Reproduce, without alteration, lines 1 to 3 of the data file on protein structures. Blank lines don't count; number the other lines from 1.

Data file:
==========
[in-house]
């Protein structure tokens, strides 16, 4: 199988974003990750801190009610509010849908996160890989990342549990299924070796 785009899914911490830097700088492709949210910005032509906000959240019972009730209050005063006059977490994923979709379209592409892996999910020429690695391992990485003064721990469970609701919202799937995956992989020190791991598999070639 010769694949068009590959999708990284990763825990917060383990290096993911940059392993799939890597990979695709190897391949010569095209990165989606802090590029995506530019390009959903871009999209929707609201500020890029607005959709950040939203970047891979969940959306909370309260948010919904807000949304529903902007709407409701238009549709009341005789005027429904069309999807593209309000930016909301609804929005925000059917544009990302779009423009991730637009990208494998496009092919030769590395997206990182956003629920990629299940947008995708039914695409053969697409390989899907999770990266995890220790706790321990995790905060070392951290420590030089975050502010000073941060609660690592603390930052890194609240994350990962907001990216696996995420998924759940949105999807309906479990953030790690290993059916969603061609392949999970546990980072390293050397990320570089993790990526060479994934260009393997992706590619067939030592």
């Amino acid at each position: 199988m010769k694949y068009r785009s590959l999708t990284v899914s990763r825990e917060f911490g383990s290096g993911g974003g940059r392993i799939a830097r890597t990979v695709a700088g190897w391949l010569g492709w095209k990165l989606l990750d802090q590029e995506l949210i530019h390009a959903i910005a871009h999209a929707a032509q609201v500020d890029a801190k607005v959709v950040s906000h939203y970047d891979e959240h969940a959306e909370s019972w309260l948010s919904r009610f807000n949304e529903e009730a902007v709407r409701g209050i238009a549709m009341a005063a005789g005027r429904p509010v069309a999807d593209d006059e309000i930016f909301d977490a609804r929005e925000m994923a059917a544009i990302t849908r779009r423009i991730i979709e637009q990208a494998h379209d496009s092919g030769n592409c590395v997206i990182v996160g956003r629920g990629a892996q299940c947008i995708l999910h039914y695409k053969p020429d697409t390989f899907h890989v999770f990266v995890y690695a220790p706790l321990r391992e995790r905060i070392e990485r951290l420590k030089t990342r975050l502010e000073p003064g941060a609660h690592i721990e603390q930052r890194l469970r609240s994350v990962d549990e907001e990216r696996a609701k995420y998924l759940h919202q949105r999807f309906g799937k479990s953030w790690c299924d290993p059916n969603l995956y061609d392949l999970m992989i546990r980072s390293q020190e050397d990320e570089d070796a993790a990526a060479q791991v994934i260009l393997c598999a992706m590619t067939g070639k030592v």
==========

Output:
[in-house]
């Protein structure tokens, strides 16, 4: 199988974003990750801190009610509010849908996160890989990342549990299924070796 785009899914911490830097700088492709949210910005032509906000959240019972009730209050005063006059977490994923979709379209592409892996999910020429690695391992990485003064721990469970609701919202799937995956992989020190791991598999070639 010769694949068009590959999708990284990763825990917060383990290096993911940059392993799939890597990979695709190897391949010569095209990165989606802090590029995506530019390009959903871009999209929707609201500020890029607005959709950040939203970047891979969940959306909370309260948010919904807000949304529903902007709407409701238009549709009341005789005027429904069309999807593209309000930016909301609804929005925000059917544009990302779009423009991730637009990208494998496009092919030769590395997206990182956003629920990629299940947008995708039914695409053969697409390989899907999770990266995890220790706790321990995790905060070392951290420590030089975050502010000073941060609660690592603390930052890194609240994350990962907001990216696996995420998924759940949105999807309906479990953030790690290993059916969603061609392949999970546990980072390293050397990320570089993790990526060479994934260009393997992706590619067939030592």
């Amino acid at each position: 199988m010769k694949y068009r785009s590959l999708t990284v899914s990763r825990e917060f911490g383990s290096g993911g974003g940059r392993i799939a830097r890597t990979v695709a700088g190897w391949l010569g492709w095209k990165l989606l990750d802090q590029e995506l949210i530019h390009a959903i910005a871009h999209a929707a032509q609201v500020d890029a801190k607005v959709v950040s906000h939203y970047d891979e959240h969940a959306e909370s019972w309260l948010s919904r009610f807000n949304e529903e009730a902007v709407r409701g209050i238009a549709m009341a005063a005789g005027r429904p509010v069309a999807d593209d006059e309000i930016f909301d977490a609804r929005e925000m994923a059917a544009i990302t849908r779009r423009i991730i979709e637009q990208a494998h379209d496009s092919g030769n592409c590395v997206i990182v996160g956003r629920g990629a892996q299940c947008i995708l999910h039914y695409k053969p020429d697409t390989f899907h890989v999770f990266v995890y690695a220790p706790l321990r391992e995790r905060i070392e990485r951290l420590k030089t990342r975050l502010e000073p003064g941060a609660h690592i721990e603390q930052r890194l469970r609240s994350v990962d549990e907001e990216r696996a609701k995420y998924l759940h919202q949105r999807f309906g799937k479990s953030w790690c299924d290993p059916n969603l995956y061609d392949l999970m992989i546990r980072s390293q020190e050397d990320e570089d070796a993790a990526a060479q791991v994934i260009l393997c598999a992706m590619t067939g070639k030592v």